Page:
Osei Agyei, Bank of Ghana

The Bank of Ghana is urging Development Finance Institutions across Africa to ramp up efforts to enhance credit rating positions to attract more global investments.

Access to global debt capital and loan markets continues to remain a problem hence the call by the Central Bank for these financial institutions to implement policies that will attract investments on more favourable terms.

Development Finance Institutions (DFIs) provide risk capital for economic development projects on a non-commercial basis.

Ghana is currently in the process of setting up such an outfit called the Development Bank Ghana with funding from internal and global partnership sources.

Among the objectives for setting up the bank is to position certain sectors of the Ghanaian economy to attract the needed global investment.

Many DFIs across the continent are in the process of positioning their economies for similar investments.

It is in this regard that the Bank of Ghana is asking these institutions to implement policies that will enhance their ratings in order to attract global investments.

The Head of Banking Supervision at the Bank of Ghana, Osei Gyasi, was speaking on behalf of the Governor of the Central Bank at the 2022 annual general assembly of the Association of African Development Finance Institutions.

“African DFIS should work at enhancing credit rating positions. In spite of the large number of African DFIs, access to global debt capital and loan markets continues to be dominated by a few leading multilateral African or regional DFIs largely due to innovations in credit enhancements and structuring. It is imperative, therefore, for DFIS to implement policies that will enhance their ratings in order to attract more global investments on more favourable terms, including longer tenors and lower interest rates.”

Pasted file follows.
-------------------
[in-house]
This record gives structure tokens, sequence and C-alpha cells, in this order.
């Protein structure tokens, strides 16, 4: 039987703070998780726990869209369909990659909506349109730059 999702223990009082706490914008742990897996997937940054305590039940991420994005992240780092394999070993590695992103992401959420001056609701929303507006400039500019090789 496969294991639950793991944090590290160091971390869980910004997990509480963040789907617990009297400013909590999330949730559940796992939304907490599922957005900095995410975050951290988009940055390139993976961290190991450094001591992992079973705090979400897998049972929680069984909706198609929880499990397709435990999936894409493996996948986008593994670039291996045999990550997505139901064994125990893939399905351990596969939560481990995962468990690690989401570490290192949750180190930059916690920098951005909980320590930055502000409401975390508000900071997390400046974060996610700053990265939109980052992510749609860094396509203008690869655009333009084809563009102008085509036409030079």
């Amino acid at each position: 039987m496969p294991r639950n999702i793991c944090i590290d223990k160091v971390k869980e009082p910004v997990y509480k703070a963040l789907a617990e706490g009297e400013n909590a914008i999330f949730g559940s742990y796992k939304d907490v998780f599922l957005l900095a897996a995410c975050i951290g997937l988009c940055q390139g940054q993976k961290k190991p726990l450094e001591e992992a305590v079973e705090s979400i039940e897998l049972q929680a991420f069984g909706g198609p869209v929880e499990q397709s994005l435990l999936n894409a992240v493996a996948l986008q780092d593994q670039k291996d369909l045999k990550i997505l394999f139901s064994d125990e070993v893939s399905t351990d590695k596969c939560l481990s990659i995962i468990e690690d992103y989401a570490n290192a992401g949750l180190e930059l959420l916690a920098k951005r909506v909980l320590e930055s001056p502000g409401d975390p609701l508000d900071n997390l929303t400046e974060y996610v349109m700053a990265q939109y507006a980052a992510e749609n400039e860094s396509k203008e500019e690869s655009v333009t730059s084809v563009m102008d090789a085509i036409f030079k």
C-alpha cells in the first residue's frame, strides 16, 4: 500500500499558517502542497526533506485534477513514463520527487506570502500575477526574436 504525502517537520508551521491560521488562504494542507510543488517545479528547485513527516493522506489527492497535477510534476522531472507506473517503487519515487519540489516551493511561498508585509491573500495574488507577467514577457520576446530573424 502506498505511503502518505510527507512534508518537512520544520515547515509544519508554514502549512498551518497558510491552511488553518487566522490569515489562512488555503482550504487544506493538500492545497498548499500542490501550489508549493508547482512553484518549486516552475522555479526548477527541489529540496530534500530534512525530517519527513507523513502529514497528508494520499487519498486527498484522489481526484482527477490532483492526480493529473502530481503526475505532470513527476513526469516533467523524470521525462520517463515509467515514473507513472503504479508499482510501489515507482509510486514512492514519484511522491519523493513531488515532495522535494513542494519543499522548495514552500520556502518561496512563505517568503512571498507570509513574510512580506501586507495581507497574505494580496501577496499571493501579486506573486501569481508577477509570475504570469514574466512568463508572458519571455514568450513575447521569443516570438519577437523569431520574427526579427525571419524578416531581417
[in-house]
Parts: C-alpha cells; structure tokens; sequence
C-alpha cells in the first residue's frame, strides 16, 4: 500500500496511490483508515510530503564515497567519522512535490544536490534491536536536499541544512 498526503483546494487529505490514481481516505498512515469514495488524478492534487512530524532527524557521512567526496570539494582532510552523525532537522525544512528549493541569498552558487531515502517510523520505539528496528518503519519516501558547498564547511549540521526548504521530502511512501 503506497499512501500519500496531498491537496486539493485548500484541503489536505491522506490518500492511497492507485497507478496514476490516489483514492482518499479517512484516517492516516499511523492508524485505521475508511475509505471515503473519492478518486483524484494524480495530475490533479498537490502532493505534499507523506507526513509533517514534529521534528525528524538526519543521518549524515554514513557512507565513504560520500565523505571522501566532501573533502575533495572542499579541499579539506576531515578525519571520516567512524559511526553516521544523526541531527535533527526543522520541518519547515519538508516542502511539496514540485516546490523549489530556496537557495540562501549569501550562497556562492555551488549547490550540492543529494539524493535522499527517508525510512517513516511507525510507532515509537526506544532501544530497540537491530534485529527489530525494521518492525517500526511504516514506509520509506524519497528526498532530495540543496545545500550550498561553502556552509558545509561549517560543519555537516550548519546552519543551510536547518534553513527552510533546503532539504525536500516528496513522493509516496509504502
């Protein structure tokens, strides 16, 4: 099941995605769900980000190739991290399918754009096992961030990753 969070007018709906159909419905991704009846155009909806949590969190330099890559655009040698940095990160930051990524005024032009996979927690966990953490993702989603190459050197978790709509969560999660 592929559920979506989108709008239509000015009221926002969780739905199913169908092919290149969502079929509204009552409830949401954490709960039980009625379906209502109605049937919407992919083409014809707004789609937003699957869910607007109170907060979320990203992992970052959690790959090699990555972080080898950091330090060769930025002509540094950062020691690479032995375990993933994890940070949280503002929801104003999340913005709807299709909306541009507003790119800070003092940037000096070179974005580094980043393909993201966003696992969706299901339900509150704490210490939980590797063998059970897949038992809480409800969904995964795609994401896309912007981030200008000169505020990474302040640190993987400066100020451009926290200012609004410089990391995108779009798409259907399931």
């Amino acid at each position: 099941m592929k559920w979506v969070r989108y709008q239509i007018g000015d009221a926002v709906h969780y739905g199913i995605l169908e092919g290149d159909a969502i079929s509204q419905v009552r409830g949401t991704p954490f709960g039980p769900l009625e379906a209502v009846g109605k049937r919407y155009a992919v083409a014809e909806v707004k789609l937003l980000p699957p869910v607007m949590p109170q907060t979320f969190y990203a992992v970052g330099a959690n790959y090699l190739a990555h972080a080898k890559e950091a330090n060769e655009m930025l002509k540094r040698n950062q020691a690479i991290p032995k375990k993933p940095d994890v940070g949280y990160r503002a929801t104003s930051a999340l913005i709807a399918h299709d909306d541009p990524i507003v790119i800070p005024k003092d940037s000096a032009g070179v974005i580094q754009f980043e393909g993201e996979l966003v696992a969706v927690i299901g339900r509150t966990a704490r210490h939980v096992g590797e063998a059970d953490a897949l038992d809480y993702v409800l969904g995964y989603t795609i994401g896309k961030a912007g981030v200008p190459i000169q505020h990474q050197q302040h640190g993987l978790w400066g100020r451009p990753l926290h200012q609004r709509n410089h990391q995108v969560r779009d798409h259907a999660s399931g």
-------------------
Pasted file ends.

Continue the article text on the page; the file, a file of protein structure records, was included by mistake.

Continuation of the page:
Following the recent increase of the Monetary Policy Rate by 200 basis points to 19 percent due to the high inflation rate, it is expected that the cost of borrowing from financial institutions will go up at least for the next two and half months.

It is for this reason that banks and other financial institutions will have to review their fees and charges to adjust to the current monetary policy situation.

Managing Director of the National Investment Bank, Samuel Sarpong spoke to Citi Business News on the sidelines of the meeting.

He said, “All banks are going through a period o adjusting to the various economic conditions as well as the monetary policy situation. For example, the cost of doing business has gone up significantly with the inflationary rate and all banks are adjusting their rates and fees to make sure that they make profit. So similar to other banks, NIB is looking at its interest rates, fees and cost of doing business and adjusting appropriately just as any other business will do.”

The 48th Association of African Development Finance Institutions annual general assembly which was hosted by the National Investment Bank was under the theme, ‘Unlocking Innovative Resources for Development Finance Institutions: Agenda for African DFIs’.